Members from the GMB North west & Irish region union gathered outside Media City in Salford, organised by regional political officer Neil Smith, in protest to the BBC announcement recently.
The BBC announced plans that will see free TV licences for those aged over 75 be axed, meaning pensioners including veterans, excluding those who receive pension credit, will now have to pay. The broadcaster was set to foot the bill for over 75s from 2020, but after a review said it would only be available for households receiving Pension Credit.
This announcement comes just a week on from the D-Day anniversary, where veterans were praised and celebrated, many have been left with the news they will now have to pay for their TV licences.
From the Age Uk website - https://www.ageuk.org.uk/our-impact/campaigning/save-free-tv-for-older-p...
Why means testing isn't the answer
Many people who are most in need of a free TV licence would lose it under a means-tested system.
The most in need often miss out
Under new plans, only older people who receive a benefit called Pension Credit (https://www.ageuk.org.uk/information-advice/money-legal/benefits-entitlements/pension-credit/) will receive a free TV licence. But two fifths of people who are entitled to this benefit – about 1.2 million pensioners – aren't getting it. Some don't know they can claim, many struggle to apply and lots more feel embarrassed about needing help. These people are some of the poorest in our society.
People who are barely scraping by will suffer
Lots of older people have struggled throughout their working life to save a little extra for retirement. But that small pot of savings for a rainy day means they don't qualify for means-tested benefits. Others are coping with the costs of ill-health or disability. Taking their free TV licence away is a cruel blow.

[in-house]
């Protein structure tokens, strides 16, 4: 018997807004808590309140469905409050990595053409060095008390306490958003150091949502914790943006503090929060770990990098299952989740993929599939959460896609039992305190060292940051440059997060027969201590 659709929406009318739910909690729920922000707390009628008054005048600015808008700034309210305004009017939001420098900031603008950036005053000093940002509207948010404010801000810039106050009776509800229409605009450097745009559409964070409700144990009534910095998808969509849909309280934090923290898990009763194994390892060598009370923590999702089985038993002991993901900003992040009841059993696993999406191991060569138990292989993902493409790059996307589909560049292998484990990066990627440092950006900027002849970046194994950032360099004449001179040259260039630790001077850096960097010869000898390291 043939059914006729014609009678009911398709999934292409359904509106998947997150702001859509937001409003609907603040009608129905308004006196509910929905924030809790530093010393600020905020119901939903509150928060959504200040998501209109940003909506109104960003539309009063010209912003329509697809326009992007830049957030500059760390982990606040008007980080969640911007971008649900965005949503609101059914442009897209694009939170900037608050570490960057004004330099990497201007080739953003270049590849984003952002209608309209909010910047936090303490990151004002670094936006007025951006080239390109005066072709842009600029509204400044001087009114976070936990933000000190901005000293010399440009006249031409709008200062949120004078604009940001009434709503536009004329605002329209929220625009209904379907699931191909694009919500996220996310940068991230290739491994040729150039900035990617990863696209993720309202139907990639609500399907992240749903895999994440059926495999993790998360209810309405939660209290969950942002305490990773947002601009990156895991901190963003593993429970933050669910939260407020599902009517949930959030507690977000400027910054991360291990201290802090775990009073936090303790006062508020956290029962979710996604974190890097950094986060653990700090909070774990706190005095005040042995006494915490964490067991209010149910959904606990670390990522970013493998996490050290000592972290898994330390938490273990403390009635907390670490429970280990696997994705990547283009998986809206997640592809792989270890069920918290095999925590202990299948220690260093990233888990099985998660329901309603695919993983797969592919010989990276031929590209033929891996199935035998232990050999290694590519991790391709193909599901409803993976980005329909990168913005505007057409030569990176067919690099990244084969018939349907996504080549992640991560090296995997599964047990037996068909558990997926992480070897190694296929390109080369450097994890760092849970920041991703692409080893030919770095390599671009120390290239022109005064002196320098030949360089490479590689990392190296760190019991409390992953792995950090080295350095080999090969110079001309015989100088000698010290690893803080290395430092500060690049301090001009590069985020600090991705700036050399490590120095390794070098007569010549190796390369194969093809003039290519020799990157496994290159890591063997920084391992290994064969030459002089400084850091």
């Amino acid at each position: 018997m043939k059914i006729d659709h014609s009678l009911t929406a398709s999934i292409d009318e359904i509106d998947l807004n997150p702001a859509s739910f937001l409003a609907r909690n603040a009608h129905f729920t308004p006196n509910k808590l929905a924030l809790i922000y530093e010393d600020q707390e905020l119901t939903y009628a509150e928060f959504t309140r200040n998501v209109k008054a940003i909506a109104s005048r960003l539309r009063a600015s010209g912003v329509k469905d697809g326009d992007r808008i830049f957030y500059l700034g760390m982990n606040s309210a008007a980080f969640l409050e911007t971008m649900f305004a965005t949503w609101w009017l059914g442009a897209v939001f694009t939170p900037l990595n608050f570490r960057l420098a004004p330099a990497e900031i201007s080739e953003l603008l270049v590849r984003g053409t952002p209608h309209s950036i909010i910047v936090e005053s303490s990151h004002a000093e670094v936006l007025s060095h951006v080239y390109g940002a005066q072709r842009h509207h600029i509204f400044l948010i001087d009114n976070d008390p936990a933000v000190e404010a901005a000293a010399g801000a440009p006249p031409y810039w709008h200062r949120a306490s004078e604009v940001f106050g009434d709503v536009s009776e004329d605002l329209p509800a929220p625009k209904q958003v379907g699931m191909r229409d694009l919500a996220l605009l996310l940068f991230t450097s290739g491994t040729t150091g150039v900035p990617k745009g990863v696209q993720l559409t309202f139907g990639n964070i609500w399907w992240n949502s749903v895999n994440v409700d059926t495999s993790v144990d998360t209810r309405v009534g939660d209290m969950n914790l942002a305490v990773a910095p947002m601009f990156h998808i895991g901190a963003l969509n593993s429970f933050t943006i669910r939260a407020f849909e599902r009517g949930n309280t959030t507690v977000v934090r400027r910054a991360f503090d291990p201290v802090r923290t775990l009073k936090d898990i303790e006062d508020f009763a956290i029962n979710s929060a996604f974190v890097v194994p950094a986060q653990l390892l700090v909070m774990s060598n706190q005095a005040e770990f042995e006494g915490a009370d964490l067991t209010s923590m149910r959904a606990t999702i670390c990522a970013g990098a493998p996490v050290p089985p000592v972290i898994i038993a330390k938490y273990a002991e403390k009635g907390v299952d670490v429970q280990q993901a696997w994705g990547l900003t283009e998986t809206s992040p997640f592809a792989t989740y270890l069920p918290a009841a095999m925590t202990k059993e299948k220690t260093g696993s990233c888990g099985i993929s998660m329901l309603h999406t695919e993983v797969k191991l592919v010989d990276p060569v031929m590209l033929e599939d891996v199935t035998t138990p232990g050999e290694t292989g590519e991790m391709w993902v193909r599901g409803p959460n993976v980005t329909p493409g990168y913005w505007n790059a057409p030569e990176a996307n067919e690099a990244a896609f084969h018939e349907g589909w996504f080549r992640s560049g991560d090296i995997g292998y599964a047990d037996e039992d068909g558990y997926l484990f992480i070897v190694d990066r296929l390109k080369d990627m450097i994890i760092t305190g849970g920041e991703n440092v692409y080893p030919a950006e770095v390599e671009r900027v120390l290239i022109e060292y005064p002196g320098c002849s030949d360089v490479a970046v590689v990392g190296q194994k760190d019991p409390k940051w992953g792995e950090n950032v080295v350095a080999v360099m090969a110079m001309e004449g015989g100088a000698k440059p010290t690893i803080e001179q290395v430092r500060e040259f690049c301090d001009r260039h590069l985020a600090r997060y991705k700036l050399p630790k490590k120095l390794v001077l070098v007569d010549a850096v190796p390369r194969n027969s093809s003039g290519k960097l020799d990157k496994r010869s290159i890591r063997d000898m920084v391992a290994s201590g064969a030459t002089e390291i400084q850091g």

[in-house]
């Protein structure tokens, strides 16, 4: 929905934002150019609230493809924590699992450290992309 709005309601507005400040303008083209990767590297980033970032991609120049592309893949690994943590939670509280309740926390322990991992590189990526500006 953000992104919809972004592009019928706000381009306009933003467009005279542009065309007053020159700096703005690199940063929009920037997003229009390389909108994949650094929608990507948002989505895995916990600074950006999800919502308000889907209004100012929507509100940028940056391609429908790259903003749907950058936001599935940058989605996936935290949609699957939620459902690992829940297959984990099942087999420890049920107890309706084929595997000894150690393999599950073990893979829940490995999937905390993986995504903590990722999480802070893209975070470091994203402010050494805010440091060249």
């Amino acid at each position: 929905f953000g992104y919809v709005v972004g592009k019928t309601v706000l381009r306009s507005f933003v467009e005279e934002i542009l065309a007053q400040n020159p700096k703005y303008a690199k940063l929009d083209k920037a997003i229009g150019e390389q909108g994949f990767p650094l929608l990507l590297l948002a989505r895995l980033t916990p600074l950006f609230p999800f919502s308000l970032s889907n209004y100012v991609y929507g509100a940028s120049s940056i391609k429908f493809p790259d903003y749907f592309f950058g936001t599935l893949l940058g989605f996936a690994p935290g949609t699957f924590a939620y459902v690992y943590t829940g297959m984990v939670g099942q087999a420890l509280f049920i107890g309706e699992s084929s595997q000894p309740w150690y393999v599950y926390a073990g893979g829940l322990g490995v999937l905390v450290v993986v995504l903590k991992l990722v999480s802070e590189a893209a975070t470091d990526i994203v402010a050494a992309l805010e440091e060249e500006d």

How will older people be affected?
Removing older people's access to TV would be an unthinkably cruel blow when many are already facing huge challenges. Quotes on this page are from real people who'd be affected by the decision.
Half of all over 75s are living with a disability, and many rely on their TV for companionship and entertainment.
For those who don't have the internet, TV lets them stay up to date with what's happening in the world.
Nearly a third of over 75s are living in poverty or just above the poverty line. Paying a hefty extra bill would simply be impossible when they're barely scraping by as it is.
Our research shows that more than 2 million over 75s will have to go without TV or cut back on heating and food if free TV licences were scrapped.